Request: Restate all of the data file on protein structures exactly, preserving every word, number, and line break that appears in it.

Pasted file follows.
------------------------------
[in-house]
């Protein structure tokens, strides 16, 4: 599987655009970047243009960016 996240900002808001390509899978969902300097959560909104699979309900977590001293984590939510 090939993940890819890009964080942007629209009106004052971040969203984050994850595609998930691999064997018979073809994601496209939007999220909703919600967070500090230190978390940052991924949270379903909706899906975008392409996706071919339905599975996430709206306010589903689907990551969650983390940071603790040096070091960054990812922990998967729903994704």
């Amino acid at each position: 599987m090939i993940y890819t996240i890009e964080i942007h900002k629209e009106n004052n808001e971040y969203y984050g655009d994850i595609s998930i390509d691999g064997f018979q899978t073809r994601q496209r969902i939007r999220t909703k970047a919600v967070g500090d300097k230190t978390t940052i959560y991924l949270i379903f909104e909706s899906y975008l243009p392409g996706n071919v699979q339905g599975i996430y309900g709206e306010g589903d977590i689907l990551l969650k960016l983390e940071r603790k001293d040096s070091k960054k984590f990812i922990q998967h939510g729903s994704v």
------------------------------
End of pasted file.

[in-house]
């Protein structure tokens, strides 16, 4: 599987655009970047243009960016 996240900002808001390509899978969902300097959560909104699979309900977590001293984590939510 090939993940890819890009964080942007629209009106004052971040969203984050994850595609998930691999064997018979073809994601496209939007999220909703919600967070500090230190978390940052991924949270379903909706899906975008392409996706071919339905599975996430709206306010589903689907990551969650983390940071603790040096070091960054990812922990998967729903994704």
């Amino acid at each position: 599987m090939i993940y890819t996240i890009e964080i942007h900002k629209e009106n004052n808001e971040y969203y984050g655009d994850i595609s998930i390509d691999g064997f018979q899978t073809r994601q496209r969902i939007r999220t909703k970047a919600v967070g500090d300097k230190t978390t940052i959560y991924l949270i379903f909104e909706s899906y975008l243009p392409g996706n071919v699979q339905g599975i996430y309900g709206e306010g589903d977590i689907l990551l969650k960016l983390e940071r603790k001293d040096s070091k960054k984590f990812i922990q998967h939510g729903s994704v």